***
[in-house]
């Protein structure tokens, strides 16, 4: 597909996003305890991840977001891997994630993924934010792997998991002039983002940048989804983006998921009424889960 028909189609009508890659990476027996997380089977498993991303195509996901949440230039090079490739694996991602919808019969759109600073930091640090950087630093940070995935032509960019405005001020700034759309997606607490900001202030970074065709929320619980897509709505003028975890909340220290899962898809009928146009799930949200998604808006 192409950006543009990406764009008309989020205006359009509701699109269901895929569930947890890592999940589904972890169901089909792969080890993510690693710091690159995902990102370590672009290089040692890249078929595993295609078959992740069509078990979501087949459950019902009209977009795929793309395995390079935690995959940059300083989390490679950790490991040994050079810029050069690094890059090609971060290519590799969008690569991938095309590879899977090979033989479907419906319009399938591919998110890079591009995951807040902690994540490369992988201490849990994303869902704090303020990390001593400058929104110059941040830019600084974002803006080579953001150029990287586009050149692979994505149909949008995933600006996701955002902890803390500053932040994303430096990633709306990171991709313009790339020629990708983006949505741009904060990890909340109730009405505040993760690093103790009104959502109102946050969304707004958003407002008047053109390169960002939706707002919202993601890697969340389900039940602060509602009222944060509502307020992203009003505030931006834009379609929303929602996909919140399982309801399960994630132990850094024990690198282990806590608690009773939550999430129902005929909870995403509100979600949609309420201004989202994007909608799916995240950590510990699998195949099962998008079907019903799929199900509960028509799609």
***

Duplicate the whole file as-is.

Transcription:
[in-house]
């Protein structure tokens, strides 16, 4: 597909996003305890991840977001891997994630993924934010792997998991002039983002940048989804983006998921009424889960 028909189609009508890659990476027996997380089977498993991303195509996901949440230039090079490739694996991602919808019969759109600073930091640090950087630093940070995935032509960019405005001020700034759309997606607490900001202030970074065709929320619980897509709505003028975890909340220290899962898809009928146009799930949200998604808006 192409950006543009990406764009008309989020205006359009509701699109269901895929569930947890890592999940589904972890169901089909792969080890993510690693710091690159995902990102370590672009290089040692890249078929595993295609078959992740069509078990979501087949459950019902009209977009795929793309395995390079935690995959940059300083989390490679950790490991040994050079810029050069690094890059090609971060290519590799969008690569991938095309590879899977090979033989479907419906319009399938591919998110890079591009995951807040902690994540490369992988201490849990994303869902704090303020990390001593400058929104110059941040830019600084974002803006080579953001150029990287586009050149692979994505149909949008995933600006996701955002902890803390500053932040994303430096990633709306990171991709313009790339020629990708983006949505741009904060990890909340109730009405505040993760690093103790009104959502109102946050969304707004958003407002008047053109390169960002939706707002919202993601890697969340389900039940602060509602009222944060509502307020992203009003505030931006834009379609929303929602996909919140399982309801399960994630132990850094024990690198282990806590608690009773939550999430129902005929909870995403509100979600949609309420201004989202994007909608799916995240950590510990699998195949099962998008079907019903799929199900509960028509799609």